not  be  discussed  in  general  :  it  will  be  sufficient  to  consider  them  when  they 
arise,  as  they  do  arise,  e.g.,  when  the  function  is  of  the  form  of  an  algebraical 
irrational  with  an  irrational  index  such  as  z^  —  hardly  a  function  in  the 
ordinary  sense—,  or  when  the  function  is  the  logarithm  of  a  function  of  z, 
or  is  the  inverse  of  a  periodic  function.  In  the  nature  of  their  multiplicity 
of  branching  and  of  their  sequence  of  interchange,  they  are  for  the  most  part 
distinct  from  the  multiform  functions  with  only  a  finite  number  of  branches. 

Ex.     The   simplest  illustrations  of  multiform  functions  are   furnished   by  functions 
denned  by  algebraical  equations,  in  particular,  by  algebraic  irrationals. 


160 


ALGEBRAICAL 


[93. 


The  general  type  of  the  algebraical  irrational  is  the  product  of  a  number  of  functions 
of  the  form  w  =  {A(z  —  al)(z-a.2)  ......  (z-a^)}m,  m  and  n  being  integers. 

This  particular  function  has  m  branches;  the  points  a1}  «2,  ......  ,  an  are  branch-points. 

To  find  the  law  of  interchange,  we  take  z-ar  =  pe01;  then  when  a  small  circle  of  radius  p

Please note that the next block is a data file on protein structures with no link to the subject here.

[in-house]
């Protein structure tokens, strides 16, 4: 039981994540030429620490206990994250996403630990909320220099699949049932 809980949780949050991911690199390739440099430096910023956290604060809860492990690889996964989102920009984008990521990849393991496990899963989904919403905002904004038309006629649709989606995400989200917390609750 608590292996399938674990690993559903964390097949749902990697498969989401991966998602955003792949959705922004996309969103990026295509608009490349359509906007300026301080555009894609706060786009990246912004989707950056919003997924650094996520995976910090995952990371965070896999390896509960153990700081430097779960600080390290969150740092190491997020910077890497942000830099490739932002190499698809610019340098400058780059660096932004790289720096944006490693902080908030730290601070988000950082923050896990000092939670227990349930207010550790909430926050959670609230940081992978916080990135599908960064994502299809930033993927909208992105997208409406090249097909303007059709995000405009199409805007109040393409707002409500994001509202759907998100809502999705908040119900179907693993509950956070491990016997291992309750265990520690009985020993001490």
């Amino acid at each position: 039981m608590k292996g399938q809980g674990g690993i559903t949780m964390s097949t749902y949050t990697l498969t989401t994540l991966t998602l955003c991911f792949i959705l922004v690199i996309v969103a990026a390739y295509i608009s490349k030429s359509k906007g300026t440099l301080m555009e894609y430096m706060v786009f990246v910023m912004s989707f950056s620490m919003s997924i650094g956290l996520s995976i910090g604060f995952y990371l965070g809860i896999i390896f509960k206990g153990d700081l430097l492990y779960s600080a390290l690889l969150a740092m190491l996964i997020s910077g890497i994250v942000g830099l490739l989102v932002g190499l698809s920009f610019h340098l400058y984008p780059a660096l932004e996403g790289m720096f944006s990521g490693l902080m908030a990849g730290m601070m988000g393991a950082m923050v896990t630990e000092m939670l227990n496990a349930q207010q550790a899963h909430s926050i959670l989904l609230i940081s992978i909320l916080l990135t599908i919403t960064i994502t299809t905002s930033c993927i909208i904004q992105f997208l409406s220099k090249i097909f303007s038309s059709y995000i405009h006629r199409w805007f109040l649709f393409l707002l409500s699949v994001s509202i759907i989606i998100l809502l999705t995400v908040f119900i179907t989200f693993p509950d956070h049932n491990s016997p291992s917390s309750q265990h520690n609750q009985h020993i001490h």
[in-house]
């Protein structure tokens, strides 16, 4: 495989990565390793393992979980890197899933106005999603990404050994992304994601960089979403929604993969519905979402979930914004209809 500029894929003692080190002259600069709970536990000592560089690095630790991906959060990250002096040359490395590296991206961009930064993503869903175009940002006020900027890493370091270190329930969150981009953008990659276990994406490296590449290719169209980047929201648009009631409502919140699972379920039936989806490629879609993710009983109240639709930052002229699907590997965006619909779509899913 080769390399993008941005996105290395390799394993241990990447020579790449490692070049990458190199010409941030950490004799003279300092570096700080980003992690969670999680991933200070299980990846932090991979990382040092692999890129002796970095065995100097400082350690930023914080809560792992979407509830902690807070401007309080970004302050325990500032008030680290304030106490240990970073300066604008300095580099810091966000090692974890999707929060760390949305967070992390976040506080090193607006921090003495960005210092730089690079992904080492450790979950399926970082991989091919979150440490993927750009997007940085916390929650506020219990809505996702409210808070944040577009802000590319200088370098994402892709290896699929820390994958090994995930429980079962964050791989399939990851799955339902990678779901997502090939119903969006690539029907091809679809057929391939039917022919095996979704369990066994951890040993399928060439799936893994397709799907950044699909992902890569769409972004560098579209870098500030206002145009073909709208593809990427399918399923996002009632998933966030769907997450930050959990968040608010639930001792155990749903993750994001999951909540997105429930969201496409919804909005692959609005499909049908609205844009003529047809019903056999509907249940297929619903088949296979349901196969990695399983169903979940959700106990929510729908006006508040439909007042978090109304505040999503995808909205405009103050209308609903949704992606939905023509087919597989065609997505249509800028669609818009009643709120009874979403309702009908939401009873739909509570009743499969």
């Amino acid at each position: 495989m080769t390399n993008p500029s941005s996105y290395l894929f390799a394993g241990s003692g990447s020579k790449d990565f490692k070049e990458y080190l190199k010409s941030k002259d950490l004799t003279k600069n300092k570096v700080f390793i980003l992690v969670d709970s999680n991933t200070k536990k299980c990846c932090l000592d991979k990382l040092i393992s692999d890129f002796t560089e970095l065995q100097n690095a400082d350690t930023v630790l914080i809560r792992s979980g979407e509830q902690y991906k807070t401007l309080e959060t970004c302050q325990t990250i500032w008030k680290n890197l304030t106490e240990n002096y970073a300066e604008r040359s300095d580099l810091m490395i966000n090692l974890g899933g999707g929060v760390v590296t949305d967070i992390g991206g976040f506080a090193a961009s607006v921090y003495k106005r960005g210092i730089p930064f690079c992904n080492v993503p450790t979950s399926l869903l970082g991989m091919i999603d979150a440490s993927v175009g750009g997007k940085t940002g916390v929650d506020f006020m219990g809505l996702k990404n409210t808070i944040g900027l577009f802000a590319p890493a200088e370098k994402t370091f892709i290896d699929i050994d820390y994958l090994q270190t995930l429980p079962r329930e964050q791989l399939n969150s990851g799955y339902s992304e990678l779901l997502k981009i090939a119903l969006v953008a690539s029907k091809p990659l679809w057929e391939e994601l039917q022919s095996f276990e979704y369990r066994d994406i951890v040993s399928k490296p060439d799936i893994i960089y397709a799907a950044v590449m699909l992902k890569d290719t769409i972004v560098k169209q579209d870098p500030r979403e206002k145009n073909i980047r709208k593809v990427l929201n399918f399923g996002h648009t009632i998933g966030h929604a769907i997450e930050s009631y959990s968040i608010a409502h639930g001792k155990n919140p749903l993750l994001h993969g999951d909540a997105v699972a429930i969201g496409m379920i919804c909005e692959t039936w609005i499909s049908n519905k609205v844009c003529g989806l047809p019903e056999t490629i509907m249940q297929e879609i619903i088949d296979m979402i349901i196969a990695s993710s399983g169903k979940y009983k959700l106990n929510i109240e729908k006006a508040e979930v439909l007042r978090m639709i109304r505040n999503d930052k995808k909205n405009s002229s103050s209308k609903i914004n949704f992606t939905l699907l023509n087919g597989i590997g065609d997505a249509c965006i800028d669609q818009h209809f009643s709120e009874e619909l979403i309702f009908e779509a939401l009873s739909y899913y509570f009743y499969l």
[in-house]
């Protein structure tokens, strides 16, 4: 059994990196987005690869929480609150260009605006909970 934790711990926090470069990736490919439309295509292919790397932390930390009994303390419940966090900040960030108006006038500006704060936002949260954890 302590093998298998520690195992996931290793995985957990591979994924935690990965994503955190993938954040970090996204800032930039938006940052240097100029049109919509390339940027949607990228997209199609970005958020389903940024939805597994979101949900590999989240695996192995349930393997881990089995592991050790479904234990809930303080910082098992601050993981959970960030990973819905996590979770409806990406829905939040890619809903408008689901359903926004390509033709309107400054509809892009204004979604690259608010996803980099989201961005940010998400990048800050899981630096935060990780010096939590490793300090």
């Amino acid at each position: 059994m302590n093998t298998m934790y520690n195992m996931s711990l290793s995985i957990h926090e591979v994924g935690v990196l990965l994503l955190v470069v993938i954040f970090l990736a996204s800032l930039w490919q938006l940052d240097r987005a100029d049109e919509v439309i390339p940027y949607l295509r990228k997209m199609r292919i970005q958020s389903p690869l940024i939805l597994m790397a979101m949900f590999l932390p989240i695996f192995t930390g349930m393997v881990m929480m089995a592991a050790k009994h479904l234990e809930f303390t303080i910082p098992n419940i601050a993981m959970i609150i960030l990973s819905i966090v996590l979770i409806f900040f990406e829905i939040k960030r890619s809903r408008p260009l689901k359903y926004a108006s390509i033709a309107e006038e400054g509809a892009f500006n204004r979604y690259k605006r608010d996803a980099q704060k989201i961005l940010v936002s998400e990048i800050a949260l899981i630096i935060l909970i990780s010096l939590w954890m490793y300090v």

is  described  round  ar,  so  that  z  returns  to  its  initial  position,  the  value  of  6  increases  by 

2n  and  the  new  value  of  w  is  aw,  where  a  is  the  with  root  of  unity  defined  by  em  m.    Taking 
then  the  various  branches  as  given  by  w,  aw,  a?w,  ......  ,  am~lw,  we  have  the  law  of  inter 

change  for  description  of  a  small  curve  round  any  one-branch  point  as  given  by  this 
succession  in  cyclical  order.  The  law  of  succession  for  a  circuit  enclosing  more  than 
one  of  the  branch-points  is  derivable  by  means  of  Corollary  V,  §  90. 

To  find  the  relation  of  z  =  o>  to  w,  we  take  zz'  =  l  and  consider  the  new  function  W  in 
the  vicinity  of  the  ^'-origin.  We  have 

W  ={A  (1  -VH1  -a/)  ......  (l-an<)}^'~»». 

If  the  variable  z1  describe  a  very  small  circle  round  the  origin  in  the  negative  sense,  then 

27TZ  — 

z'  is  multiplied  by  e~2™  and  so  W  acquires  a  factor  e     ™,  that  is,  W  is  changed  unless 
this  acquired  factor  is  unity.     It  can  be  unity  only  when  n/m  is  an  integer  ;  and  therefore, 
except   when  n/m  is  an  integer,  0=00    is  a  branch-point  of  the  function.     The  law  of 
succession   is   the   same  as  that  for   negative  description  of  the  z'-circle,   viz.,   w,   anw, 
a2nw,  ......  ;  the  m  values  form  a  single  cycle  only  if  n  be  prime  to  m,  and  a  set  of  cycles 

if  n  be  not  prime  to  m. 

Thus  0=00  is  a  branch  -point  for  w  =  (k?-gg-g^~^  ;  it  is  not  a  branch-point  for